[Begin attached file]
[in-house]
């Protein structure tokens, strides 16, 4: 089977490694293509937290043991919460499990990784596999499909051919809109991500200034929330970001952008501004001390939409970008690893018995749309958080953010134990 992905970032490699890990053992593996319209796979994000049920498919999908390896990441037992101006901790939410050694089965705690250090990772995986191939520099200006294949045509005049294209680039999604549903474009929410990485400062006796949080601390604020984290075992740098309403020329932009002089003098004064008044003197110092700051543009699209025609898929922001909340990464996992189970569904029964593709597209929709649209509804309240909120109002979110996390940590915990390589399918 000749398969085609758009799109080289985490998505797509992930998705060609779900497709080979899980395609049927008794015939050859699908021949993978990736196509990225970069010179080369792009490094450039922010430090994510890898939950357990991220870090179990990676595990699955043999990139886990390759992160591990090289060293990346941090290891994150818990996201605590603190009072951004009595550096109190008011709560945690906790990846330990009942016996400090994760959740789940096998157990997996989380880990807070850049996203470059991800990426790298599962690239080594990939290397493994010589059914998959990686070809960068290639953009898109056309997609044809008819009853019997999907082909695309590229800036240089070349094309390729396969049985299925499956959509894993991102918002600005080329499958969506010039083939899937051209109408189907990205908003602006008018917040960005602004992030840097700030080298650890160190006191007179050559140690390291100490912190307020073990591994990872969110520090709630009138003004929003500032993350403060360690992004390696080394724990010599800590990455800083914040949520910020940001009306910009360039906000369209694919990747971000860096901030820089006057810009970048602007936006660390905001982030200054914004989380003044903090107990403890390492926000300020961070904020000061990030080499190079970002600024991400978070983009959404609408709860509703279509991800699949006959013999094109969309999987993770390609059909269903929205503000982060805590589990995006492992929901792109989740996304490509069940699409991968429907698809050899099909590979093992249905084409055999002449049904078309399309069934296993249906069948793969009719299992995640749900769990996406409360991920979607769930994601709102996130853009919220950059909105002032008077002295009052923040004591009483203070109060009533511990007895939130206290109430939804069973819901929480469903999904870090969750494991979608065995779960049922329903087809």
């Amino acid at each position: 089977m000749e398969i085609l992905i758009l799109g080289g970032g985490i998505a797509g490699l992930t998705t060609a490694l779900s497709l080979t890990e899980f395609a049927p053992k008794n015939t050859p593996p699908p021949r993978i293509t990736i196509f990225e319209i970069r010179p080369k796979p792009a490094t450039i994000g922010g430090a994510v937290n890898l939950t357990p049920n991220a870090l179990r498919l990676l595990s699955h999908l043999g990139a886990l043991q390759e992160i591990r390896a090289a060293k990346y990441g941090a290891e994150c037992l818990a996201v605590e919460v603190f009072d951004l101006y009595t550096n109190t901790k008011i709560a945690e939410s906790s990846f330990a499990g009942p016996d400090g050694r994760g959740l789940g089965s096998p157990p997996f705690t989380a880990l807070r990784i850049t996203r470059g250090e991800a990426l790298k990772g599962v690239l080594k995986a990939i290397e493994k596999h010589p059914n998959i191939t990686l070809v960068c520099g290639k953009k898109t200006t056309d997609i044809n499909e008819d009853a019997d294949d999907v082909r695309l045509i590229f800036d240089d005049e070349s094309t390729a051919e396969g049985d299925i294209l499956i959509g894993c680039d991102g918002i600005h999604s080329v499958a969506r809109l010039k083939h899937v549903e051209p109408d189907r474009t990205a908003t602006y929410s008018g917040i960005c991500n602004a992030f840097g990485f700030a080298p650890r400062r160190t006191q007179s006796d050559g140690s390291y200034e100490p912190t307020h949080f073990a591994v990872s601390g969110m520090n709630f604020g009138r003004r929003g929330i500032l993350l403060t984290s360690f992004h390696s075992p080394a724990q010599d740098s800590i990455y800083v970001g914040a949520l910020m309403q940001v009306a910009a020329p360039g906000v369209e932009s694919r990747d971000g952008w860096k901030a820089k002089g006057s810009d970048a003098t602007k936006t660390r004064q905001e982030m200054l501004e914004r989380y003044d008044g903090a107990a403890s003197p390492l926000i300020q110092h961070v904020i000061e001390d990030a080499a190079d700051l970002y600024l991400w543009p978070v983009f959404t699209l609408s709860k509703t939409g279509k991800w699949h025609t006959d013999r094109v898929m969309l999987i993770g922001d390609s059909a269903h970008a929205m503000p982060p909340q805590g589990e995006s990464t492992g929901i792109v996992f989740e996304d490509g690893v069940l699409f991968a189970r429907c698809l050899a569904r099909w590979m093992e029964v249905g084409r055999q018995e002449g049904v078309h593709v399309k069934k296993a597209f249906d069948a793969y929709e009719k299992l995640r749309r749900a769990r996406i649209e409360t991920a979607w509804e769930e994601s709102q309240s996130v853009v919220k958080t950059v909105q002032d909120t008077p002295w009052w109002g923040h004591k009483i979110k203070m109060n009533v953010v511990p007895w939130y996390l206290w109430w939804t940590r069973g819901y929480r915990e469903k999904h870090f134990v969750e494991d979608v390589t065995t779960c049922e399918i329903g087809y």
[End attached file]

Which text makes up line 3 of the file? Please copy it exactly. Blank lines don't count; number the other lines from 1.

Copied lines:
């Amino acid at each position: 089977m000749e398969i085609l992905i758009l799109g080289g970032g985490i998505a797509g490699l992930t998705t060609a490694l779900s497709l080979t890990e899980f395609a049927p053992k008794n015939t050859p593996p699908p021949r993978i293509t990736i196509f990225e319209i970069r010179p080369k796979p792009a490094t450039i994000g922010g430090a994510v937290n890898l939950t357990p049920n991220a870090l179990r498919l990676l595990s699955h999908l043999g990139a886990l043991q390759e992160i591990r390896a090289a060293k990346y990441g941090a290891e994150c037992l818990a996201v605590e919460v603190f009072d951004l101006y009595t550096n109190t901790k008011i709560a945690e939410s906790s990846f330990a499990g009942p016996d400090g050694r994760g959740l789940g089965s096998p157990p997996f705690t989380a880990l807070r990784i850049t996203r470059g250090e991800a990426l790298k990772g599962v690239l080594k995986a990939i290397e493994k596999h010589p059914n998959i191939t990686l070809v960068c520099g290639k953009k898109t200006t056309d997609i044809n499909e008819d009853a019997d294949d999907v082909r695309l045509i590229f800036d240089d005049e070349s094309t390729a051919e396969g049985d299925i294209l499956i959509g894993c680039d991102g918002i600005h999604s080329v499958a969506r809109l010039k083939h899937v549903e051209p109408d189907r474009t990205a908003t602006y929410s008018g917040i960005c991500n602004a992030f840097g990485f700030a080298p650890r400062r160190t006191q007179s006796d050559g140690s390291y200034e100490p912190t307020h949080f073990a591994v990872s601390g969110m520090n709630f604020g009138r003004r929003g929330i500032l993350l403060t984290s360690f992004h390696s075992p080394a724990q010599d740098s800590i990455y800083v970001g914040a949520l910020m309403q940001v009306a910009a020329p360039g906000v369209e932009s694919r990747d971000g952008w860096k901030a820089k002089g006057s810009d970048a003098t602007k936006t660390r004064q905001e982030m200054l501004e914004r989380y003044d008044g903090a107990a403890s003197p390492l926000i300020q110092h961070v904020i000061e001390d990030a080499a190079d700051l970002y600024l991400w543009p978070v983009f959404t699209l609408s709860k509703t939409g279509k991800w699949h025609t006959d013999r094109v898929m969309l999987i993770g922001d390609s059909a269903h970008a929205m503000p982060p909340q805590g589990e995006s990464t492992g929901i792109v996992f989740e996304d490509g690893v069940l699409f991968a189970r429907c698809l050899a569904r099909w590979m093992e029964v249905g084409r055999q018995e002449g049904v078309h593709v399309k069934k296993a597209f249906d069948a793969y929709e009719k299992l995640r749309r749900a769990r996406i649209e409360t991920a979607w509804e769930e994601s709102q309240s996130v853009v919220k958080t950059v909105q002032d909120t008077p002295w009052w109002g923040h004591k009483i979110k203070m109060n009533v953010v511990p007895w939130y996390l206290w109430w939804t940590r069973g819901y929480r915990e469903k999904h870090f134990v969750e494991d979608v390589t065995t779960c049922e399918i329903g087809y």